© 2023 Hawaiʻi Public Radio
Play Live Radio
Next Up:
Available On Air Stations

Residents get opportunity to speak directly with military officials defueling Red Hill

Red Hill open house might seem like an oxymoron to some. The event on Tuesday was not an actual welcome mat to the Navy's underground fuel storage facility that was kept under wraps for so long in the name of national security.

But for the hundred or so community members who went out to Keʻehi Lagoon Memorial Park, it did mean direct access to military personnel like never before to understand this chapter of Red Hill.

The U.S. military last week proposed an October start date for a plan to drain the World War II-era fuel tank facility that poisoned people on the Navy water system after it leaked jet fuel 18 months ago.

Army Reserve Brig. Gen. Michelle Link, the deputy commander of Joint Task Force-Red Hill, is an engineer brought in from Washington, D.C., specifically for this unprecedented mission to defuel the civil engineering marvel that has turned into a liability.

"The sheer scope and magnitude and complexity of everything that has to be in place before we can actually begin moving fuel was pretty significant," Link said. "To be able to say at this point that we really have things well integrated and we're on track and we're ready, provided conditions are met to begin defueling in October, is a pretty significant accomplishment that I'm very proud of the team for."

Members of the public told HPR that they appreciated the opportunity to hear firsthand from the military. Honolulu Board of Water Supply Chief Engineer Ernie Lau, a Pearl City Peninsula resident still on the Navy’s water system, a member of the Native Hawaiian Civic Clubs, and the head of the Democratic Party, Dennis Jung, attended the open house.

"What they have done gives me great confidence that they're going to succeed. So I'm very happy that I came out here to see what's going on. I think everyone should come down if they have the opportunity. I think it's very important that we be informed about what our government is doing to protect us," Jung told HPR.

Retired federal firefighter Kalani Whitford put together an emergency response and defueling plan for Red Hill before he retired in 2012.
Catherine Cruz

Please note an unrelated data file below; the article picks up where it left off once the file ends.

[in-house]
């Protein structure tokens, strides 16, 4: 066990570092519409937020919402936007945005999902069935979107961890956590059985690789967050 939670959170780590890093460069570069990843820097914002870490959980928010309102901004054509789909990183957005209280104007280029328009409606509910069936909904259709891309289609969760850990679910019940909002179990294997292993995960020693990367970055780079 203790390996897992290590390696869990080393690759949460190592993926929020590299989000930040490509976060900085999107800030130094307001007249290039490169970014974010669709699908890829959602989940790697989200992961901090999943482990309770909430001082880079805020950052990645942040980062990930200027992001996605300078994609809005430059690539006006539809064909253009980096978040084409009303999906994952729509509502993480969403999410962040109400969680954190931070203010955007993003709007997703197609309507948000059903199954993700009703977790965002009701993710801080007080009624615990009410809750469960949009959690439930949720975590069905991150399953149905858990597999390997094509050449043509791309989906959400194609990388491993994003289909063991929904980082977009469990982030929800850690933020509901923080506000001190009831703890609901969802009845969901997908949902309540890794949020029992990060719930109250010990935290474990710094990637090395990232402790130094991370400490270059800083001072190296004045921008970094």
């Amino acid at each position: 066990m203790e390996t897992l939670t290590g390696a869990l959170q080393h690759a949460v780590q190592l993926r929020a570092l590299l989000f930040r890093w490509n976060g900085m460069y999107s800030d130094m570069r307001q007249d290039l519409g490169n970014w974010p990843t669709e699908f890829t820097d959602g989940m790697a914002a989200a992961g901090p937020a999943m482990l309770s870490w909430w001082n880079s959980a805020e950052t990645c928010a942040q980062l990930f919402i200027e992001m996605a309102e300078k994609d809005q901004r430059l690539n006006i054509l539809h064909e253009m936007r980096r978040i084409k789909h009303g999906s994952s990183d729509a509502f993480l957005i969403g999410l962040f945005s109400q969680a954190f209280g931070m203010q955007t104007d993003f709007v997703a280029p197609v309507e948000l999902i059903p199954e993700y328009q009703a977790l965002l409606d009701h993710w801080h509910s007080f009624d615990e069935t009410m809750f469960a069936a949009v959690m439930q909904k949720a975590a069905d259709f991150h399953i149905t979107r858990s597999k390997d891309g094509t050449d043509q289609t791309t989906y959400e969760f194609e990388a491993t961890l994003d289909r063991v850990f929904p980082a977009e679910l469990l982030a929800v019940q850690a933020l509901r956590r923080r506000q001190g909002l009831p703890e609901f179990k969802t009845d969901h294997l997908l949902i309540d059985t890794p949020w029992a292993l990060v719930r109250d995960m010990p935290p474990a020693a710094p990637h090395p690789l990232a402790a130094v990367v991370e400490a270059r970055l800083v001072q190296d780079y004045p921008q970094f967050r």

Retired federal firefighter Kalani Whitford put together an emergency response and defueling plan for Red Hill before he retired in 2012.

One man at the open house was a kūpuna voice we had not heard before, Kalani Whitford. He retired after 45 years as a federal firefighter and Navy man. He wrote an emergency response and defueling plan for Red Hill before he retired in 2012.

"Then I went through these last five years of doors slamming. They don't want to hear me. Now tonight, I'm here at the opening for the Navy defueling plan and talk story with the community," he said. "The more voices they hear that is interested in this, the more they going gauge that everybody is not sitting back and taking this lightly."

Whitford said he felt he should attend this event to share knowledge from his firefighting days and working at Red Hill. He said that after retirement, he helped install the emergency response system he designed, putting in over a thousand pieces of equipment like smoke, heat and vapor detectors.

"When I look at my grandchildren in the eyes, I see the days of my youth. Trying to contemplate and thinking about what could happen to them in the future, I'm not gonna be here, but what I can do before I leave is to be able to get in here and get the water clean, as much as possible," he said.

This interview aired on The Conversation on May 24, 2023. The Conversation airs weekdays at 11 a.m. on HPR-1. This story was adapted for the web by Sophia McCullough.

Catherine Cruz is the host of The Conversation. Originally from Guam, she spent more than 30 years at KITV, covering beats from government to education. Contact her at ccruz@hawaiipublicradio.org.
Related Stories